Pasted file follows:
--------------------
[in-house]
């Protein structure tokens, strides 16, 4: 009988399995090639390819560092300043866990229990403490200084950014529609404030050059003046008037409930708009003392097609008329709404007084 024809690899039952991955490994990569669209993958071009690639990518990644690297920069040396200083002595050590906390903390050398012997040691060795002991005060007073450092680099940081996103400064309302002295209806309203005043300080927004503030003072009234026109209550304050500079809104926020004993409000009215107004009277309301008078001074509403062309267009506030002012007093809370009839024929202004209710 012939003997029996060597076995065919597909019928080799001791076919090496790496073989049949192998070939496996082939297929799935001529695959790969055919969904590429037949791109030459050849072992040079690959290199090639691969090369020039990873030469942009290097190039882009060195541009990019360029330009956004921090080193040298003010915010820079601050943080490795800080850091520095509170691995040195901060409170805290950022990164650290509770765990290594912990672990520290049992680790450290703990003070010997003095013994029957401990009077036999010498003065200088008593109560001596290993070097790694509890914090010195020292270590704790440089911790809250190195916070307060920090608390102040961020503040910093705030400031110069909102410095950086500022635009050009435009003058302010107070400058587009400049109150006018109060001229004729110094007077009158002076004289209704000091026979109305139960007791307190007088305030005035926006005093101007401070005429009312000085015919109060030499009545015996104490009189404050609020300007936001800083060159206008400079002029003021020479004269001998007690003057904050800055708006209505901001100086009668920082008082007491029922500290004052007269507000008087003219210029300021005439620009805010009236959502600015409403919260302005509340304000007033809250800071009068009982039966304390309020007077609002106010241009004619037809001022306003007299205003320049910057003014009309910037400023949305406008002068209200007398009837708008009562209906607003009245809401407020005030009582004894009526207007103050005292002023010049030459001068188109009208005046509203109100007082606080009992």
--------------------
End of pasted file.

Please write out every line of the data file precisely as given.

[in-house]
């Protein structure tokens, strides 16, 4: 009988399995090639390819560092300043866990229990403490200084950014529609404030050059003046008037409930708009003392097609008329709404007084 024809690899039952991955490994990569669209993958071009690639990518990644690297920069040396200083002595050590906390903390050398012997040691060795002991005060007073450092680099940081996103400064309302002295209806309203005043300080927004503030003072009234026109209550304050500079809104926020004993409000009215107004009277309301008078001074509403062309267009506030002012007093809370009839024929202004209710 012939003997029996060597076995065919597909019928080799001791076919090496790496073989049949192998070939496996082939297929799935001529695959790969055919969904590429037949791109030459050849072992040079690959290199090639691969090369020039990873030469942009290097190039882009060195541009990019360029330009956004921090080193040298003010915010820079601050943080490795800080850091520095509170691995040195901060409170805290950022990164650290509770765990290594912990672990520290049992680790450290703990003070010997003095013994029957401990009077036999010498003065200088008593109560001596290993070097790694509890914090010195020292270590704790440089911790809250190195916070307060920090608390102040961020503040910093705030400031110069909102410095950086500022635009050009435009003058302010107070400058587009400049109150006018109060001229004729110094007077009158002076004289209704000091026979109305139960007791307190007088305030005035926006005093101007401070005429009312000085015919109060030499009545015996104490009189404050609020300007936001800083060159206008400079002029003021020479004269001998007690003057904050800055708006209505901001100086009668920082008082007491029922500290004052007269507000008087003219210029300021005439620009805010009236959502600015409403919260302005509340304000007033809250800071009068009982039966304390309020007077609002106010241009004619037809001022306003007299205003320049910057003014009309910037400023949305406008002068209200007398009837708008009562209906607003009245809401407020005030009582004894009526207007103050005292002023010049030459001068188109009208005046509203109100007082606080009992």